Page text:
Jesus in the Flesh, Here and Now with Harvey Cox, Ph.D.

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What if God really is one of us? Is Jesus still present today in a tangible way? Is there any support within traditional Christian theology for a feminine deity? That's not what many of us were taught in our early religious studies classes. Often God was portrayed as a distant, judgmental, patriarchal figure. But Harvard professor Harvey Cox believes that's not at all what Jesus' message was. In fact, Professor Cox believes that "the idea that God is to be found in human life, and in the entanglement of human life, is what the message of Christianity is about." Like most of his students at Harvard, many of us have become disillusioned with institutionalized religion, and yet have developed a deep and meaningful spirituality. But Cox points to ancient teachings that actually support a personal and intimate experience of the divine. He explains why the prominent role of women was edited out of the mainstream Christian Bible. And in a time when religious fervor seems to be the armor of warriors all around the globe, Harvey Cox helps us understand the rift between America's religious right and the nonviolent teachings of Jesus. In the end, this educator, author and theologian brings us back to a new - and more inviting - view of "fundamental" Christianity in its truest form. (hosted by Michael Toms)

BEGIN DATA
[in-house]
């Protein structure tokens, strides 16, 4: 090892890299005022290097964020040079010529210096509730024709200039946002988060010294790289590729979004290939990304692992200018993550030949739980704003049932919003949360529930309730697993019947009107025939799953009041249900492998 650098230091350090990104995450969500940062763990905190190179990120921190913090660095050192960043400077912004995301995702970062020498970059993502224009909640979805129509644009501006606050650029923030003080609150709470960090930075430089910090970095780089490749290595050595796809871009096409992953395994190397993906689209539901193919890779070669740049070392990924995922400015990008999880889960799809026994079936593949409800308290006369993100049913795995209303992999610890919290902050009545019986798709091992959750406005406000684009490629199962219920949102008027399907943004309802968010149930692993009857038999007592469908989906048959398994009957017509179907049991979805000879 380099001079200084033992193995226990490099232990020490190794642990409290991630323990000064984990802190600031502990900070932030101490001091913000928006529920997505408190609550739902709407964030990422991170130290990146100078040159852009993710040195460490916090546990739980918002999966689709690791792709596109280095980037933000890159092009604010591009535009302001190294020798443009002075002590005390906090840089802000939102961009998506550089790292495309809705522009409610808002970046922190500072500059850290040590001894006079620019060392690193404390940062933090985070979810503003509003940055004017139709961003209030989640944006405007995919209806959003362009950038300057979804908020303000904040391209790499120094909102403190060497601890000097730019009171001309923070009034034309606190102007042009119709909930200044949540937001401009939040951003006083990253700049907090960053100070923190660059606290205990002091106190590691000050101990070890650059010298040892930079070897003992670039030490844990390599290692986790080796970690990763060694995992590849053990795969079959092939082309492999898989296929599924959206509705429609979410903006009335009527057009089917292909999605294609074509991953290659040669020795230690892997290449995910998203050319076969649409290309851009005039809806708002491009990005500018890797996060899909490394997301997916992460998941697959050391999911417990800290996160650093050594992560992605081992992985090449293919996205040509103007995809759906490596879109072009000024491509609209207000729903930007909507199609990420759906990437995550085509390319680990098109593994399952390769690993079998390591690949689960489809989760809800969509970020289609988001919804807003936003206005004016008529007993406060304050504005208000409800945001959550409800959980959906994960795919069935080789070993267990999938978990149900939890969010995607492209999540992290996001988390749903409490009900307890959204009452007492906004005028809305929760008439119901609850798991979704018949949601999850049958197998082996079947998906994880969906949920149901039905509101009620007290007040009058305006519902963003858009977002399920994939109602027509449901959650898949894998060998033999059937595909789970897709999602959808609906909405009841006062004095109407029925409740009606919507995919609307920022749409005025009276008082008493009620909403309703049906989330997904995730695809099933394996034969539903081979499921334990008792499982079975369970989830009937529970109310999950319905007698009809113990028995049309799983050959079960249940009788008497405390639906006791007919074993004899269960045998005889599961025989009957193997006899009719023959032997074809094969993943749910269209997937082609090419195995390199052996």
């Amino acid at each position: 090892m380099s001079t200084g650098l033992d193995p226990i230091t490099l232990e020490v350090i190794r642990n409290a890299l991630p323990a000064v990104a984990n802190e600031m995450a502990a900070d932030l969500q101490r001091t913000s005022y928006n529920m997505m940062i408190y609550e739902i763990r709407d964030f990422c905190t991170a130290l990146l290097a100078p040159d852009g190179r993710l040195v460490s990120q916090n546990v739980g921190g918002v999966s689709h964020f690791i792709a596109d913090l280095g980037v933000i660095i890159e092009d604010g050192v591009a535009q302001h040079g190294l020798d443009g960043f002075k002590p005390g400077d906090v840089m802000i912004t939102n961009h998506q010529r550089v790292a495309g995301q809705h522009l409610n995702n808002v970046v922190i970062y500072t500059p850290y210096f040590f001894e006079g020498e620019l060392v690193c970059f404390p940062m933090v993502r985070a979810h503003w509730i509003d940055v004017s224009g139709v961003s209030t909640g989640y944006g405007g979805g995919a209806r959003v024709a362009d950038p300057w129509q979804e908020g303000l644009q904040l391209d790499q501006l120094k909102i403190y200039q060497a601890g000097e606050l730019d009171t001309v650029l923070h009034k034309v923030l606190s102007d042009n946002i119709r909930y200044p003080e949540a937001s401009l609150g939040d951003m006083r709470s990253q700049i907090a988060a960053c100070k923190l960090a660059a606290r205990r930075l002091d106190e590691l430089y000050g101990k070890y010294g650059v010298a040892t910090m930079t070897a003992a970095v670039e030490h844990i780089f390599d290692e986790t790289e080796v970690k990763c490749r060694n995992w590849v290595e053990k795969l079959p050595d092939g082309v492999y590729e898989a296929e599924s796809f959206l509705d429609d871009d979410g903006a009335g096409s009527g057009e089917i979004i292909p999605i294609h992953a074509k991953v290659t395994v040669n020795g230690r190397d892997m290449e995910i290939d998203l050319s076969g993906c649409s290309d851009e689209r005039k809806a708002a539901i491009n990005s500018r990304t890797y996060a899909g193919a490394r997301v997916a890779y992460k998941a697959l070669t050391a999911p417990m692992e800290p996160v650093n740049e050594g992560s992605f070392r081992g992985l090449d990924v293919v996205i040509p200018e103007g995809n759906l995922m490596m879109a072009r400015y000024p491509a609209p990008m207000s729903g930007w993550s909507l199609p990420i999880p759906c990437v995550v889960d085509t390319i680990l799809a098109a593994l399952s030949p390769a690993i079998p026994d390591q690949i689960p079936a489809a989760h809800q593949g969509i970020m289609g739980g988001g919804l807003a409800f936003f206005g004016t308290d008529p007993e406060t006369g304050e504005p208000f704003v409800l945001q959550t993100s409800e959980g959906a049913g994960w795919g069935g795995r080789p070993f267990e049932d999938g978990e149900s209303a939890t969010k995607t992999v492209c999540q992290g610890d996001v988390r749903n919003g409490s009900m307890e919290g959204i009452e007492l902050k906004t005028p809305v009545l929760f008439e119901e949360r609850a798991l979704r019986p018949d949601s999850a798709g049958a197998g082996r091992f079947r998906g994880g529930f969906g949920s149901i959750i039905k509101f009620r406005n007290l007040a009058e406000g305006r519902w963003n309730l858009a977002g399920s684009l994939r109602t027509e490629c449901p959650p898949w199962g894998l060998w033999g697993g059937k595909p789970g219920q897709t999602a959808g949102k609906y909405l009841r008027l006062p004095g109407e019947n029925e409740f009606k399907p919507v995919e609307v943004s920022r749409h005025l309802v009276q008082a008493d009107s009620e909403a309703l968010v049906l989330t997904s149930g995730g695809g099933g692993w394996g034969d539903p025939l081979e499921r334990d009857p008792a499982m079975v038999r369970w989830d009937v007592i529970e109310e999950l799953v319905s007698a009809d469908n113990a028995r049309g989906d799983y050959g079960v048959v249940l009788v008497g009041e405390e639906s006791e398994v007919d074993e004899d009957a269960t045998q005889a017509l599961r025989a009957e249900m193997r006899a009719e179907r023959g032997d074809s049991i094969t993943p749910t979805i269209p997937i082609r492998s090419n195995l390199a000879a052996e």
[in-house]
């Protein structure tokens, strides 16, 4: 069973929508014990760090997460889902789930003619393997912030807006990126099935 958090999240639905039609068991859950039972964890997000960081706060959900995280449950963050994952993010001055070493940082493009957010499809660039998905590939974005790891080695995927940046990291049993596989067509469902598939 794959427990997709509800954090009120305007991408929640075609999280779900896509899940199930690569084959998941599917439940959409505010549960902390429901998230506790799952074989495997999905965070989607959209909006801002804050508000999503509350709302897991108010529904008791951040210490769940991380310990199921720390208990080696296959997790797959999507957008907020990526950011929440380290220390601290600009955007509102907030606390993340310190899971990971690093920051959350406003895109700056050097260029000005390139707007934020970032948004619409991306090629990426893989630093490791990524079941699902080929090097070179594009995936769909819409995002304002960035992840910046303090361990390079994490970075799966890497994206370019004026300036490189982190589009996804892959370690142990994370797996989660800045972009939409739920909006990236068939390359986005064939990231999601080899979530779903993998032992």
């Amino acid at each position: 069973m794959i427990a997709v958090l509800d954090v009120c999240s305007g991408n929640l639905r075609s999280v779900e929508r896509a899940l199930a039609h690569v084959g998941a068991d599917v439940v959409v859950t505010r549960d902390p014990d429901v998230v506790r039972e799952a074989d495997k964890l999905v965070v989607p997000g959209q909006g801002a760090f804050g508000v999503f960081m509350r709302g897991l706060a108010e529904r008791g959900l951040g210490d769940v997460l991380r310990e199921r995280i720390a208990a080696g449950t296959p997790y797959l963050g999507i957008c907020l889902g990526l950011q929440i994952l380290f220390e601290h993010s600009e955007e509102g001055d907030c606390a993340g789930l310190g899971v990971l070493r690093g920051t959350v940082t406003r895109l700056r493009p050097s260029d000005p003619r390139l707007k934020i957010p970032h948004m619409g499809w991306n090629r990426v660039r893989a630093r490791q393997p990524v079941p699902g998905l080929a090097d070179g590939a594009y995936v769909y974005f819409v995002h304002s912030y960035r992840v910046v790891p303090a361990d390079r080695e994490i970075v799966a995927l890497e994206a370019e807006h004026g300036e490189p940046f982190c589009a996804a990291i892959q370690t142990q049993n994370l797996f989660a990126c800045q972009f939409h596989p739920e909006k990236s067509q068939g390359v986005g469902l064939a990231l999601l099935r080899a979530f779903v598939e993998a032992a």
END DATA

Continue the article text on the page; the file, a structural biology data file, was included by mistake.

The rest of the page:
Harvey Cox, Ph.D. served as Hollis Research Professor of Divinity at Harvard (retired 2009).

He is the author of: 

  • The Secular City: Secularization and Urbanization in Theological Perspective (Collier Books 1990, 25th anniversary edition)
  • The Seduction of the Spirit: The Use and Misuse of People's Religion (Touchstone 1985)
  • When Jesus Came to Harvard: Making Moral Choices Today (Houghton Mifflin 2004)
  • The Future of Faith (HarperCollins 2009)

To learn more about the work of Harvey Cox go to

Topics Explored in This Dialogue

  • Where you can find evidence that Christ is present here and now, in the flesh
  • How Jesus challenged social and political conventions of his time
  • Why the religious right in America avoids talking directly about Jesus
  • How the Gospel of John may have been influenced by Buddhism
  • Where you can find references to feminist theology in the Bible
  • Why Jesus is recognized in Jewish, Moslem and Buddhist, as well as Christian traditions
Host: Michael Toms      Interview Date: 2/24/2005       Program Number: 3081